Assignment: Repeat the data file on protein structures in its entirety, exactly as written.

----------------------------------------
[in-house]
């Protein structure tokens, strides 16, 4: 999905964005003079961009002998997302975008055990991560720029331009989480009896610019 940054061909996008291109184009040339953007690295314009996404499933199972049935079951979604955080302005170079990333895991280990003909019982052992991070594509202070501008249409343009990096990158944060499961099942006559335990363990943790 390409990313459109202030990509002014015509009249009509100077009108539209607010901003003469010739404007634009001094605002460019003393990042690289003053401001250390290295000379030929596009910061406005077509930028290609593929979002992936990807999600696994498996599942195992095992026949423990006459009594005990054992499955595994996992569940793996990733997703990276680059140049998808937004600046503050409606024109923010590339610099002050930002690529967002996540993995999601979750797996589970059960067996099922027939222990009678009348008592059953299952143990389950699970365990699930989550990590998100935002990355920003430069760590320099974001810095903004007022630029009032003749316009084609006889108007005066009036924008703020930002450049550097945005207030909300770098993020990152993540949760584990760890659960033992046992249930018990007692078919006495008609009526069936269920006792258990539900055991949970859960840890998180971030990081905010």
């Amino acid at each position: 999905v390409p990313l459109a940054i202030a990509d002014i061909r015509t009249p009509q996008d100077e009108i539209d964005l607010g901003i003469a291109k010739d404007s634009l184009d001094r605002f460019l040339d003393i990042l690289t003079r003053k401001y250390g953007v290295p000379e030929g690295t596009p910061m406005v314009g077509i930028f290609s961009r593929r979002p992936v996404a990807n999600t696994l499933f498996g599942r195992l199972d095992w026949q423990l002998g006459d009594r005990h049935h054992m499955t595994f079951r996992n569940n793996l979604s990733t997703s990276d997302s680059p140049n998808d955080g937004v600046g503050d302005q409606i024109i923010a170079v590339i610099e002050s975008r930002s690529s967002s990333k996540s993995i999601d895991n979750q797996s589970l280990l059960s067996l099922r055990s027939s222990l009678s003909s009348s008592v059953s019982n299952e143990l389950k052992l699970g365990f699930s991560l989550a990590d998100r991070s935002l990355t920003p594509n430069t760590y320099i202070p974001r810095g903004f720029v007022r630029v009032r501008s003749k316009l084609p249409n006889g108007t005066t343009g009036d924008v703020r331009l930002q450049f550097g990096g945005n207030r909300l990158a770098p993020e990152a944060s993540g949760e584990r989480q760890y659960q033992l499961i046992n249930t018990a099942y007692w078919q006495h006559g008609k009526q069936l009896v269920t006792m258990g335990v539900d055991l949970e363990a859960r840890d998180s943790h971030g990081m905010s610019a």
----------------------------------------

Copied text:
[in-house]
């Protein structure tokens, strides 16, 4: 999905964005003079961009002998997302975008055990991560720029331009989480009896610019 940054061909996008291109184009040339953007690295314009996404499933199972049935079951979604955080302005170079990333895991280990003909019982052992991070594509202070501008249409343009990096990158944060499961099942006559335990363990943790 390409990313459109202030990509002014015509009249009509100077009108539209607010901003003469010739404007634009001094605002460019003393990042690289003053401001250390290295000379030929596009910061406005077509930028290609593929979002992936990807999600696994498996599942195992095992026949423990006459009594005990054992499955595994996992569940793996990733997703990276680059140049998808937004600046503050409606024109923010590339610099002050930002690529967002996540993995999601979750797996589970059960067996099922027939222990009678009348008592059953299952143990389950699970365990699930989550990590998100935002990355920003430069760590320099974001810095903004007022630029009032003749316009084609006889108007005066009036924008703020930002450049550097945005207030909300770098993020990152993540949760584990760890659960033992046992249930018990007692078919006495008609009526069936269920006792258990539900055991949970859960840890998180971030990081905010």
């Amino acid at each position: 999905v390409p990313l459109a940054i202030a990509d002014i061909r015509t009249p009509q996008d100077e009108i539209d964005l607010g901003i003469a291109k010739d404007s634009l184009d001094r605002f460019l040339d003393i990042l690289t003079r003053k401001y250390g953007v290295p000379e030929g690295t596009p910061m406005v314009g077509i930028f290609s961009r593929r979002p992936v996404a990807n999600t696994l499933f498996g599942r195992l199972d095992w026949q423990l002998g006459d009594r005990h049935h054992m499955t595994f079951r996992n569940n793996l979604s990733t997703s990276d997302s680059p140049n998808d955080g937004v600046g503050d302005q409606i024109i923010a170079v590339i610099e002050s975008r930002s690529s967002s990333k996540s993995i999601d895991n979750q797996s589970l280990l059960s067996l099922r055990s027939s222990l009678s003909s009348s008592v059953s019982n299952e143990l389950k052992l699970g365990f699930s991560l989550a990590d998100r991070s935002l990355t920003p594509n430069t760590y320099i202070p974001r810095g903004f720029v007022r630029v009032r501008s003749k316009l084609p249409n006889g108007t005066t343009g009036d924008v703020r331009l930002q450049f550097g990096g945005n207030r909300l990158a770098p993020e990152a944060s993540g949760e584990r989480q760890y659960q033992l499961i046992n249930t018990a099942y007692w078919q006495h006559g008609k009526q069936l009896v269920t006792m258990g335990v539900d055991l949970e363990a859960r840890d998180s943790h971030g990081m905010s610019a």